Archived content: This media release was accurate on the date of publication. 


The largest pest control operation in New Zealand’s history has been launched today by Conservation Minister Maggie Barry.

Date:  21 July 2016 Source:  Office of the Minister of Conservation

Battle for our Birds 2016 will protect our nation’s most vulnerable native species from the potentially catastrophic explosion of rats and stoats in New Zealand forests as a result of a beech mast event.

At an event at Bob’s Cove near Queenstown today Ms Barry announced aerial 1080 drops have been confirmed for 19 sites covering more than 720,000 hectares of high value land.

Heavy seedfalls, or masts, are triggered by climatic conditions and the sudden abundance of food triggers rats to breed to plague proportions, also leading to a rapid increase in stoat numbers.

“Doing nothing to prevent these vermin from decimating native birdlife is not an option,” Ms Barry says.

“The Government has committed $20.7 million from Budget 2016 to fund Battle for our Birds 2016 and DOC is committed to ensuring we safeguard our natural heritage.

“We’ll not only be saving 12 priority species from the real risk of local extinction but the landscape-scale pest control will support the entire native ecosystem.”

Kea - one of the 12 priority species
Image: Sabine Bernert  ©

Rock wren.
Rock wren/tuke - another priority species
Image: Jak Van Hal | DOC 

An additional 10 sites covering 200,000 hectares will be monitored for rodent numbers and will see 1080 treatment if pest numbers reach levels that threaten local populations of native species.

“The first operation, in Kahurangi National Park, is expected to get underway next week and drops will continue through the winter,” Ms Barry says.

“They will be backed up with expanded trapping networks, including deployment of newly operational self-resetting traps which significantly increase the efficiency of a network.”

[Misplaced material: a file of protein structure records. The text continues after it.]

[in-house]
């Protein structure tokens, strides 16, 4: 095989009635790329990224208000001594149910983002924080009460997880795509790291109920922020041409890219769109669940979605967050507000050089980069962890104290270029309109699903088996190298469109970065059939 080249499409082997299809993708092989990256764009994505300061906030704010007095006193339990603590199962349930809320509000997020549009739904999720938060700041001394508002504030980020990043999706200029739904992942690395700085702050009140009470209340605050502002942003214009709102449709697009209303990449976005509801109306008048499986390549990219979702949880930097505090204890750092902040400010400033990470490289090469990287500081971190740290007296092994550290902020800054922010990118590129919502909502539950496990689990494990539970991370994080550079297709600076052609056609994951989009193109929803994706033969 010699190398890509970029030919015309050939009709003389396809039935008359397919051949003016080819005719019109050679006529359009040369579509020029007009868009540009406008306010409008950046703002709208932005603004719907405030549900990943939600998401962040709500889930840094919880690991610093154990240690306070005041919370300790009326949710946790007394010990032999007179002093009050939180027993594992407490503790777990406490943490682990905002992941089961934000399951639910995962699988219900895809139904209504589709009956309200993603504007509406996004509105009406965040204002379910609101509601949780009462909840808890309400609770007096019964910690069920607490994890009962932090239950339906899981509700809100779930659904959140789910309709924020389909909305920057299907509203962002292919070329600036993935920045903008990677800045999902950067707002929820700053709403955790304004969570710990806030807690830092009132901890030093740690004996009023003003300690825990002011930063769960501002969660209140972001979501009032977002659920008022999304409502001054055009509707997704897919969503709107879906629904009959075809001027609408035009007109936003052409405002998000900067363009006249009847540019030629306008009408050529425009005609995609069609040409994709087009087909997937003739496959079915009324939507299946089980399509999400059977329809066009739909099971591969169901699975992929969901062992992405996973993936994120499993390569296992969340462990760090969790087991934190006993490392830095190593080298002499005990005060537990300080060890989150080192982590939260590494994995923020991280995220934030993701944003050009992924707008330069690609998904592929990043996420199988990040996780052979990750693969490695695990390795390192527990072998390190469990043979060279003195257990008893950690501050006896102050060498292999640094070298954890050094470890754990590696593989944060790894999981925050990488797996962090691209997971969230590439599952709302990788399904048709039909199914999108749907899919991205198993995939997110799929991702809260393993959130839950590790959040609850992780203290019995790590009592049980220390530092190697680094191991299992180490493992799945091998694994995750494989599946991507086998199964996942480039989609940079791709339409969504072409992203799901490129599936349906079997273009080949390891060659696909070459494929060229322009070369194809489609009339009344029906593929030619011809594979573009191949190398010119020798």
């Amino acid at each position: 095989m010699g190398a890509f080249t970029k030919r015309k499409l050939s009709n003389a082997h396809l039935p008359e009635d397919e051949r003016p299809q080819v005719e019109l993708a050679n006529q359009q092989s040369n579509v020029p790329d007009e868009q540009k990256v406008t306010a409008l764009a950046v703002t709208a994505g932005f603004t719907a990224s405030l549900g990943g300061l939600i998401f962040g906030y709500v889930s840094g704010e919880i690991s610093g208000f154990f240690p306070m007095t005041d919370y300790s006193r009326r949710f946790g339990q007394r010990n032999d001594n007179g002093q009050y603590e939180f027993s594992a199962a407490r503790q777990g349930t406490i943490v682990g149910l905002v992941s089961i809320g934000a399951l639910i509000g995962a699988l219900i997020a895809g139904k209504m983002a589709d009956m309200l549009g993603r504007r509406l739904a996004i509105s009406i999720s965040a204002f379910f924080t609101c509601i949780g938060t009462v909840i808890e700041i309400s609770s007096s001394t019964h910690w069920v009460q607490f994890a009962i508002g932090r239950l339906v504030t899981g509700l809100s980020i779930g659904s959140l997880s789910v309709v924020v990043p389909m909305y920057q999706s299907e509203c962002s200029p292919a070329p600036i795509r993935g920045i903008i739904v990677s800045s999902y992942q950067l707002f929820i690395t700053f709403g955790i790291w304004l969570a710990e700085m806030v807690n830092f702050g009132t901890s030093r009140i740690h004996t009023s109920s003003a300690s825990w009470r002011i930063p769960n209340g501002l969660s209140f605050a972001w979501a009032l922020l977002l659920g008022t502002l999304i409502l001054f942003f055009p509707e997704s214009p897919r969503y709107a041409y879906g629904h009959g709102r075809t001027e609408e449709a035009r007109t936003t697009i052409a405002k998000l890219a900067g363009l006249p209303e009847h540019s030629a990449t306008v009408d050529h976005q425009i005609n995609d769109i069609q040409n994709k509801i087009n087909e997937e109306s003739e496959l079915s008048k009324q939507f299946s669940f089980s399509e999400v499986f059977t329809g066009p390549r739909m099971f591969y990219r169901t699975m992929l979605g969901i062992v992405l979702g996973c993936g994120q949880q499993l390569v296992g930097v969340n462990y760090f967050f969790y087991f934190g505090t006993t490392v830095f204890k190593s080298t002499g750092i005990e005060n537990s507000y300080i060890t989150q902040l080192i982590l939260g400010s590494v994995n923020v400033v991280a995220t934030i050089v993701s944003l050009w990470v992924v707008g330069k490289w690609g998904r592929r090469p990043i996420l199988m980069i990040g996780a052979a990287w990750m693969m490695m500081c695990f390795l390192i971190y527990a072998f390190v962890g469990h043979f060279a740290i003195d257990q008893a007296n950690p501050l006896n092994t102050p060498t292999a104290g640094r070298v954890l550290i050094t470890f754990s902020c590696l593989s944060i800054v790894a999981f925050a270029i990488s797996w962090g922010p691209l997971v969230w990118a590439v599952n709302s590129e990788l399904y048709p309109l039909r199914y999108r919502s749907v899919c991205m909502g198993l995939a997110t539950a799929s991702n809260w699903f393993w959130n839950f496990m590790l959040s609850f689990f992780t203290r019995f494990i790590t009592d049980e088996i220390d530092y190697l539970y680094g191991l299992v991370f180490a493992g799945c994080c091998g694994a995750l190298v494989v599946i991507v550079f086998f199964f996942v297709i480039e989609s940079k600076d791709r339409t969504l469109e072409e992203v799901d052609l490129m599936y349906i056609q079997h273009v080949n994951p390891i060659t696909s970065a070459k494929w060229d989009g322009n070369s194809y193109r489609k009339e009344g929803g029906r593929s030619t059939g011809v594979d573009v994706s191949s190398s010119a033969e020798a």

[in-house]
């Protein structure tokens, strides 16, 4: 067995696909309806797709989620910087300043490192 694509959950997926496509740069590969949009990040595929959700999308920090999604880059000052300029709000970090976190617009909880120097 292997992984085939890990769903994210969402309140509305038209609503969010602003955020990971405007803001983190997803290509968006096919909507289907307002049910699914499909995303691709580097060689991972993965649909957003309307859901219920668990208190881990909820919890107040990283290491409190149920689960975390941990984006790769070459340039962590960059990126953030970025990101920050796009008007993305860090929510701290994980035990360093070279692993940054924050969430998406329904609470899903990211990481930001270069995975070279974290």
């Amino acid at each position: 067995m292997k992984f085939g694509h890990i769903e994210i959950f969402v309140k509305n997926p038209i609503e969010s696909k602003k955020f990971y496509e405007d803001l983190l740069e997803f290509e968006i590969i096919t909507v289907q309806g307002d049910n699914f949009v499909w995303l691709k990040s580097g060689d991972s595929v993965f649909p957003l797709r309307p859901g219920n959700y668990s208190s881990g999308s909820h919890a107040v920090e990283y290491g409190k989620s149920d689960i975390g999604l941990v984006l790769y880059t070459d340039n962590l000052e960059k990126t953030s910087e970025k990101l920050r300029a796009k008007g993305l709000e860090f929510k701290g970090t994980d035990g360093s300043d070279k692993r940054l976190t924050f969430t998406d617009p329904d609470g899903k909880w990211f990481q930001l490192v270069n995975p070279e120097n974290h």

The last heavy beech seeding response, Battle for our Birds 2014, saw significant benefits for native birds such as mohua, whio, kea and rock wren.

Mohua in the Dart and Routeburn valleys raised on average double the number of chicks after 1080 treatment than in areas it wasn’t used. 

The summer after the operation resulted in 89% of mohua nests producing chicks and 97% of adults surviving, putting the population on an upward path.

More common forest birds also benefitted – South Island robins raise seven times the number of chicks after 1080 pest control than in areas where predators have not been controlled.

“Improved nesting success continued in the pest control areas the following year, showing ongoing benefit for these species,” Ms Barry says.

“If we didn’t use 1080 to knock down predator populations many precious taonga native species would be extinct by now. It really is that simple. We will not back away from using 1080 at this stage – we can’t ignore the science and stand by while our treasured native species are hit by another predator plague pushing them into further decline and possible extinction.” 


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